Every time I sign up for race, I come up with a training plan. I’ve done this since my first 1/2 marathon, and I did it then because I really had no idea what I was doing without a plan, and thought I needed the focus of having a plan. Without it, I don’t think I would have finished the 1/2 marathon.
There’s a plethora of training plans online, and as well as many books on the subject. It can be quite daunting to select a plan. One thing I found particularly challenging was finding a plan that didn’t involve running 4-5 days a week with extremely high mileage. Yes, I understand that a 1/2 marathon requires putting in some miles. 🙂 But I didn’t want to kill myself doing it.
When selecting a training plan the first time around, I really didn’t know what I was doing. I was so overwhelmed by the choices, but I found Greg McMillan’s website to be very informative and a personalized plan wasn’t very expensive, so I went for it. I loved that his plans were mostly time based and not mileage based and my personalized plan worked out well. I have used his plans as a baseline ever since.
Recently, I’ve started to feel that my training isn’t getting me where I want to be. I know a huge part of this is consistency, as I will often stop running for weeks, sometimes because of travel or illness or just a lack of time.
Here’s a good example:
As you can see, I didn’t run very much at the end of February and the beginning of March. I have a really good excuse though, I had a 102 fever and a horrid cough. Since then, I’ve done a good job of running at least 3 times a week, consistently.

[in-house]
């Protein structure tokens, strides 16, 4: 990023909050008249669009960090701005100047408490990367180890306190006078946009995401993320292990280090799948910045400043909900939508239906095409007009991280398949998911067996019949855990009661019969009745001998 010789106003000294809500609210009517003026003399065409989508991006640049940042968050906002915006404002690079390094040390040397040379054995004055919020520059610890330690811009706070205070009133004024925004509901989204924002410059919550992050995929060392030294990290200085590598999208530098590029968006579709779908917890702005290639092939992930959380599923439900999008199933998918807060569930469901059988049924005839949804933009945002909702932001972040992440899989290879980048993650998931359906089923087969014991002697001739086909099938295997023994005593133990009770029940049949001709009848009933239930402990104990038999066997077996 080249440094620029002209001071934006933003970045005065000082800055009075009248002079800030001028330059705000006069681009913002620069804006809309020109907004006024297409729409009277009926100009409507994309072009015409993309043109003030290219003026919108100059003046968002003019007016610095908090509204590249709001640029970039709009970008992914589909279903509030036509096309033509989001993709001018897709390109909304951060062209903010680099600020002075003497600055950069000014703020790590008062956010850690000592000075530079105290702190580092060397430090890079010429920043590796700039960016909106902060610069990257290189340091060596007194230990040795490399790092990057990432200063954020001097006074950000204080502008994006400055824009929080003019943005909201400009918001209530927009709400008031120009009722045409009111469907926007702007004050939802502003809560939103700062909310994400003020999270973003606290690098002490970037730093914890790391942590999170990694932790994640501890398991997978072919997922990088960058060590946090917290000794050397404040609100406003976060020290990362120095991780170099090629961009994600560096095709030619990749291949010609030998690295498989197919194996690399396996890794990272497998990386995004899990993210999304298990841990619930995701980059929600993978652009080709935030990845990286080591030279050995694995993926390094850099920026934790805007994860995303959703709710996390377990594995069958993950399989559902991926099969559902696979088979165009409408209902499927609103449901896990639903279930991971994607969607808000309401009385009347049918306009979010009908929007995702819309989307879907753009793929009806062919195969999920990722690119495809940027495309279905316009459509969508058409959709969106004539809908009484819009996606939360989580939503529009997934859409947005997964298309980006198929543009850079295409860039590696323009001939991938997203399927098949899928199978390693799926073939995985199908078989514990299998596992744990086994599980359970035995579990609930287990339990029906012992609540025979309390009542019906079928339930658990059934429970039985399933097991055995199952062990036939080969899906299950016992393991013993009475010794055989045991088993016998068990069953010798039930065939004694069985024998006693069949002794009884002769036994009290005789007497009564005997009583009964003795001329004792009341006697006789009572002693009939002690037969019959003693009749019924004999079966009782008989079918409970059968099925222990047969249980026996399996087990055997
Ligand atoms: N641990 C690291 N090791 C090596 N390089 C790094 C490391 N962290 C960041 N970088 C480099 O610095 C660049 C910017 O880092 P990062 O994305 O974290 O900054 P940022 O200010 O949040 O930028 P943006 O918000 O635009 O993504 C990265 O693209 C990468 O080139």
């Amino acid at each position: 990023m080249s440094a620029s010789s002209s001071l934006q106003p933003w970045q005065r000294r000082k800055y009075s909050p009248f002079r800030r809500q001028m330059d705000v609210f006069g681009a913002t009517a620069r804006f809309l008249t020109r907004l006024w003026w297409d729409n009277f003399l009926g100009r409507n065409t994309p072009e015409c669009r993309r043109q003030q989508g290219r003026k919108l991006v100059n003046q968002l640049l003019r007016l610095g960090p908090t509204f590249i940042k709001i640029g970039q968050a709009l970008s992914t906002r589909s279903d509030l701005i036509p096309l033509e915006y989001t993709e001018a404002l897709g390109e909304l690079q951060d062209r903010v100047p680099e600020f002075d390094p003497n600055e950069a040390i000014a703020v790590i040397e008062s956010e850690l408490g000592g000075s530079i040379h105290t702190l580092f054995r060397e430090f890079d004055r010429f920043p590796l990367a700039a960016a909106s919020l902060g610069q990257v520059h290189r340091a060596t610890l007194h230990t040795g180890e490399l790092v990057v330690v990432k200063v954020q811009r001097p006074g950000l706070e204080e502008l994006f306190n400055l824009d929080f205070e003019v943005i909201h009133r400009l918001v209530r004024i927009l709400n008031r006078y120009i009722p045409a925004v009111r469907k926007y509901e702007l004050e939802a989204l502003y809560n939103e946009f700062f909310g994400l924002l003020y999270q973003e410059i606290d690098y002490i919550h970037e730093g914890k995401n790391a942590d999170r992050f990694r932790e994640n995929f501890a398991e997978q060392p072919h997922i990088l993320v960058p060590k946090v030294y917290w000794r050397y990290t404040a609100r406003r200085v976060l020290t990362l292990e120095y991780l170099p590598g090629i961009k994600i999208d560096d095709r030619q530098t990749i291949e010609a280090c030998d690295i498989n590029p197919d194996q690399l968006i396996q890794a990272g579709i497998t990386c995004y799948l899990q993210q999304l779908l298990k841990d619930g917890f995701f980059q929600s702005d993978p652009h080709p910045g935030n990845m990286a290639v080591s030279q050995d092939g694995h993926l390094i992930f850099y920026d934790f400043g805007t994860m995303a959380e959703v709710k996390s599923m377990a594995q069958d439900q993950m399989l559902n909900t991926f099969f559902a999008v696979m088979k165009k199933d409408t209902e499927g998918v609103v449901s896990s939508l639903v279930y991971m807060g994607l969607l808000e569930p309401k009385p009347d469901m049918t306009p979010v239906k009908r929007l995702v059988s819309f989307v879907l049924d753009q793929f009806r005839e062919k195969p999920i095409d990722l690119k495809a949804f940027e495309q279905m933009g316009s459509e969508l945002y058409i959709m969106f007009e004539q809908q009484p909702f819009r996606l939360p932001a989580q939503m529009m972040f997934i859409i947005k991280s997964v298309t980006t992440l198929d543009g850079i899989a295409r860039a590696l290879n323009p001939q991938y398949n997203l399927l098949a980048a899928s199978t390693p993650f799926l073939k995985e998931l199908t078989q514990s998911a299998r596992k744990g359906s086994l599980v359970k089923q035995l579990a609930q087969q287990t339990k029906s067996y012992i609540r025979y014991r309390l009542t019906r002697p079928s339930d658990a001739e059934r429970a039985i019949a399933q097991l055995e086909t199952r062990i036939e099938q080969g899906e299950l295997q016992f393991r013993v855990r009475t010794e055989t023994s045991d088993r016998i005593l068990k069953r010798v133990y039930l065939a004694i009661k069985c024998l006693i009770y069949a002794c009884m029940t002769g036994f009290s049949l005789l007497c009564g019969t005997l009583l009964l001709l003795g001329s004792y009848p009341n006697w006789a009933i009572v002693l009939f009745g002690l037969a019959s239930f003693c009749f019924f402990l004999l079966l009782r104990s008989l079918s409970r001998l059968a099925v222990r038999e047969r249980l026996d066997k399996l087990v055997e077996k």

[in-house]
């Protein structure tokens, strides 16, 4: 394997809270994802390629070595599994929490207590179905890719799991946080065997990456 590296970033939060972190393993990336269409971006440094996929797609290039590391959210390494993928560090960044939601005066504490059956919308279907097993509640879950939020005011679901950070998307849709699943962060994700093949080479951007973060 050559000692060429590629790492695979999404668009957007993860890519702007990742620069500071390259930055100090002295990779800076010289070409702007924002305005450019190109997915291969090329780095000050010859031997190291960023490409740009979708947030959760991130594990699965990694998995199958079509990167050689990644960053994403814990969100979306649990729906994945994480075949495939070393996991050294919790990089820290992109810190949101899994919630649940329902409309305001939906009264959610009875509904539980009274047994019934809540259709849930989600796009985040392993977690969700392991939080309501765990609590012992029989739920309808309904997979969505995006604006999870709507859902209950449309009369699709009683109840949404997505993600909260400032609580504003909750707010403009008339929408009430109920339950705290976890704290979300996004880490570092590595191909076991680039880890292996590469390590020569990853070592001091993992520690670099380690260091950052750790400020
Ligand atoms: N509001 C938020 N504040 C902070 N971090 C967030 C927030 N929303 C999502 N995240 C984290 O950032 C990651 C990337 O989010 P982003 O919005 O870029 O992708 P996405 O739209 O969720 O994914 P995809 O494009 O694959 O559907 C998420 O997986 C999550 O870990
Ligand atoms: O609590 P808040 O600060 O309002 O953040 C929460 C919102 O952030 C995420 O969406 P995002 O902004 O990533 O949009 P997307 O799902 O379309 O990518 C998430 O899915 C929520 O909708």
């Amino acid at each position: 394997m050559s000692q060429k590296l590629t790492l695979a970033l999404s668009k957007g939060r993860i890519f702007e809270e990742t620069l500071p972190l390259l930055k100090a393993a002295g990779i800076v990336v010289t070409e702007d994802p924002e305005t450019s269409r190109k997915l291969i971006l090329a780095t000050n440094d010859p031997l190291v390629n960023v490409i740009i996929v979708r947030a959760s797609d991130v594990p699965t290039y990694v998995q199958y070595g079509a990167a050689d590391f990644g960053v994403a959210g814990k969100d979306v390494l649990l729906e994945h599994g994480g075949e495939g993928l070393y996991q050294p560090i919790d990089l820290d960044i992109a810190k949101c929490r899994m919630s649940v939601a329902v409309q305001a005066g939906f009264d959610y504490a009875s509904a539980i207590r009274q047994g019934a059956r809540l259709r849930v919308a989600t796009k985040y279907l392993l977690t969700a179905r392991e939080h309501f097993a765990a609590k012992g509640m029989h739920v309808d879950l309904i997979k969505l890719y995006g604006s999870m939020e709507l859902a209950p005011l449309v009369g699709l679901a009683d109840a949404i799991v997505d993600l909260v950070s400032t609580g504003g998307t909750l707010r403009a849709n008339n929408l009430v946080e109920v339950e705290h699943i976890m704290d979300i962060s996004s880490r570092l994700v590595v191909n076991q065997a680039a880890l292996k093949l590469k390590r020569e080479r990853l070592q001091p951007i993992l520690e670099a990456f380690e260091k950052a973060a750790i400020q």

I’m also curious to see if running based on target heart rate, and not a target pace will help. I’ve done mostly time based runs at a set target pace, and I’m not seeing the improvements I would like. My endurance is definitely better, but the speed improvements are very little. In some ways, I feel the target pace is holding me back, as I’m trying to hit that, when in reality, I could be running faster.
So far this year, about 1/2 of my miles have been outside. This is a big change for me, and I’ve noticed that when I set the pace based on what I feel is easy, I’m running faster than my target pace I would set on the treadmill. And not only does it feel good to run at the faster speed, it feels easier. I had one run on the treadmill last month where I felt I could barely run for a minute without wanting to stop and feeling completely out of it.
While writing this, it occurred to me that maybe I don’t need a target anything. I should run however feels good on that particular day. If I’m aiming for a speed workout, something that pushes me, and for an easy run, whatever is comfortable.